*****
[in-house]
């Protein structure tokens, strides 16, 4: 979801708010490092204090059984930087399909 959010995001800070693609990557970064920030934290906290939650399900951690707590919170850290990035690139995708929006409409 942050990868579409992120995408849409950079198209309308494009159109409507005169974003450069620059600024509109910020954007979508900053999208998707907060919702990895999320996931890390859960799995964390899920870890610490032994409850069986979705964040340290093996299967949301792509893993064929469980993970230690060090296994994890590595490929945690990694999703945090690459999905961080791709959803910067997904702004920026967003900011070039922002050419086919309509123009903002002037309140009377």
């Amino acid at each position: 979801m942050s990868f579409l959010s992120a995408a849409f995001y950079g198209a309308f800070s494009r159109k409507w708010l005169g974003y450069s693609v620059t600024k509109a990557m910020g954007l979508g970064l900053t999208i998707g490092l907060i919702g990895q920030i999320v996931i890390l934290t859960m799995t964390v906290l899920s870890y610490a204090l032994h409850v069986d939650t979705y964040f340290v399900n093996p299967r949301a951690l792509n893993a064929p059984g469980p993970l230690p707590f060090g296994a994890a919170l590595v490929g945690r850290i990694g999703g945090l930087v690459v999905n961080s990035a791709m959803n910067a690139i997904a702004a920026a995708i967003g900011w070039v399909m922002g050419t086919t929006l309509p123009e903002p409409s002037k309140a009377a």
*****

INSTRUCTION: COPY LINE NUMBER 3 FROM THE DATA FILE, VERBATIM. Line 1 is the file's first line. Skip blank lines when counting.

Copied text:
């Amino acid at each position: 979801m942050s990868f579409l959010s992120a995408a849409f995001y950079g198209a309308f800070s494009r159109k409507w708010l005169g974003y450069s693609v620059t600024k509109a990557m910020g954007l979508g970064l900053t999208i998707g490092l907060i919702g990895q920030i999320v996931i890390l934290t859960m799995t964390v906290l899920s870890y610490a204090l032994h409850v069986d939650t979705y964040f340290v399900n093996p299967r949301a951690l792509n893993a064929p059984g469980p993970l230690p707590f060090g296994a994890a919170l590595v490929g945690r850290i990694g999703g945090l930087v690459v999905n961080s990035a791709m959803n910067a690139i997904a702004a920026a995708i967003g900011w070039v399909m922002g050419t086919t929006l309509p123009e903002p409409s002037k309140a009377a």